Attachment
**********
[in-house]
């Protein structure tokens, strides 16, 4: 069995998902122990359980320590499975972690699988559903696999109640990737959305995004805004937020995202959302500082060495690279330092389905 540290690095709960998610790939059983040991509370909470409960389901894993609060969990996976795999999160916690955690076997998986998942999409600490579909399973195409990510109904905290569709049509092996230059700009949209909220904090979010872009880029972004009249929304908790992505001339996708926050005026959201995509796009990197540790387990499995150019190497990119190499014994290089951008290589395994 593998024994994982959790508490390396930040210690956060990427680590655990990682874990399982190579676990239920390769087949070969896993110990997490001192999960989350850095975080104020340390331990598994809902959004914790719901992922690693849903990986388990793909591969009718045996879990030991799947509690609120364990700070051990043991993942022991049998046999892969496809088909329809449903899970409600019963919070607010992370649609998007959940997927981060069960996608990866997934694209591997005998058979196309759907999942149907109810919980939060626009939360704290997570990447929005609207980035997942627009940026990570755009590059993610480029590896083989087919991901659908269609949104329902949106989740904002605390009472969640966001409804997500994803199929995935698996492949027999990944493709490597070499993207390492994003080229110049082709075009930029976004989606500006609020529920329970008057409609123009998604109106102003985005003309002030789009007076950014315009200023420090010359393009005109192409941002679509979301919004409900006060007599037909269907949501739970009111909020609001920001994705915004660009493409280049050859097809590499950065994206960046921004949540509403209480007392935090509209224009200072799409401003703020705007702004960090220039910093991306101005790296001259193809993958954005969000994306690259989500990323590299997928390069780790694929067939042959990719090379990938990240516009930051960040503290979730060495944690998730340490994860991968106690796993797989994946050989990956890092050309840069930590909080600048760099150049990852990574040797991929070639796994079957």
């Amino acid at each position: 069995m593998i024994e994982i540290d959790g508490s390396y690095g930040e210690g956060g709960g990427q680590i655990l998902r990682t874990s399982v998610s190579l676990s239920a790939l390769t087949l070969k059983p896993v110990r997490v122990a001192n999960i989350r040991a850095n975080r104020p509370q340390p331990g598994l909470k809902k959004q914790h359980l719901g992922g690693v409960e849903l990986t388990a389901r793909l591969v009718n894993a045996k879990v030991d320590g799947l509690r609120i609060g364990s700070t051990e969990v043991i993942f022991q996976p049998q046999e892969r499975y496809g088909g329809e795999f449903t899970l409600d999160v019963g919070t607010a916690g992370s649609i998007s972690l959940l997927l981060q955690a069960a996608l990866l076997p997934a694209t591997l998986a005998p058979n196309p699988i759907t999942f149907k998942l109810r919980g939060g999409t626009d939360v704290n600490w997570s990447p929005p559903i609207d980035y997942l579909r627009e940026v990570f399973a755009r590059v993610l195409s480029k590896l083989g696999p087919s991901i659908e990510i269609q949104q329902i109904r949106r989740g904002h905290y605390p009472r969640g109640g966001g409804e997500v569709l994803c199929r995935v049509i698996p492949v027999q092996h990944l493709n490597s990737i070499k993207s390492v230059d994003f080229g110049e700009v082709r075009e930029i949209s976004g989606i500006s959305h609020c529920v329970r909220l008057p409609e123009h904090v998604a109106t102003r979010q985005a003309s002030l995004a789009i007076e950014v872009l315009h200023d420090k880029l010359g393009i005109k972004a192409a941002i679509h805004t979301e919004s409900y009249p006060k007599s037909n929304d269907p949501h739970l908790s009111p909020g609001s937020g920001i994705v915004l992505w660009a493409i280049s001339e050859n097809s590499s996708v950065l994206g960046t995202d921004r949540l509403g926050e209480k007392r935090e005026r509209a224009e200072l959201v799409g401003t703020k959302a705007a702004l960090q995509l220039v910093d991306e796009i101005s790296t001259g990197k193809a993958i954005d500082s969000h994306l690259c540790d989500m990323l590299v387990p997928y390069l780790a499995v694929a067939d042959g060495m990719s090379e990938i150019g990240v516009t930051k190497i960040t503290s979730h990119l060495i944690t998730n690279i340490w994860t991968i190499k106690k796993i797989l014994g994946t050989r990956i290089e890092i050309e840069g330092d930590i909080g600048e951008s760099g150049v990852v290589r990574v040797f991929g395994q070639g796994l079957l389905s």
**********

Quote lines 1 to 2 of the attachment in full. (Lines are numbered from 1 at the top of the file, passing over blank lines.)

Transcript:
[in-house]
């Protein structure tokens, strides 16, 4: 069995998902122990359980320590499975972690699988559903696999109640990737959305995004805004937020995202959302500082060495690279330092389905 540290690095709960998610790939059983040991509370909470409960389901894993609060969990996976795999999160916690955690076997998986998942999409600490579909399973195409990510109904905290569709049509092996230059700009949209909220904090979010872009880029972004009249929304908790992505001339996708926050005026959201995509796009990197540790387990499995150019190497990119190499014994290089951008290589395994 593998024994994982959790508490390396930040210690956060990427680590655990990682874990399982190579676990239920390769087949070969896993110990997490001192999960989350850095975080104020340390331990598994809902959004914790719901992922690693849903990986388990793909591969009718045996879990030991799947509690609120364990700070051990043991993942022991049998046999892969496809088909329809449903899970409600019963919070607010992370649609998007959940997927981060069960996608990866997934694209591997005998058979196309759907999942149907109810919980939060626009939360704290997570990447929005609207980035997942627009940026990570755009590059993610480029590896083989087919991901659908269609949104329902949106989740904002605390009472969640966001409804997500994803199929995935698996492949027999990944493709490597070499993207390492994003080229110049082709075009930029976004989606500006609020529920329970008057409609123009998604109106102003985005003309002030789009007076950014315009200023420090010359393009005109192409941002679509979301919004409900006060007599037909269907949501739970009111909020609001920001994705915004660009493409280049050859097809590499950065994206960046921004949540509403209480007392935090509209224009200072799409401003703020705007702004960090220039910093991306101005790296001259193809993958954005969000994306690259989500990323590299997928390069780790694929067939042959990719090379990938990240516009930051960040503290979730060495944690998730340490994860991968106690796993797989994946050989990956890092050309840069930590909080600048760099150049990852990574040797991929070639796994079957």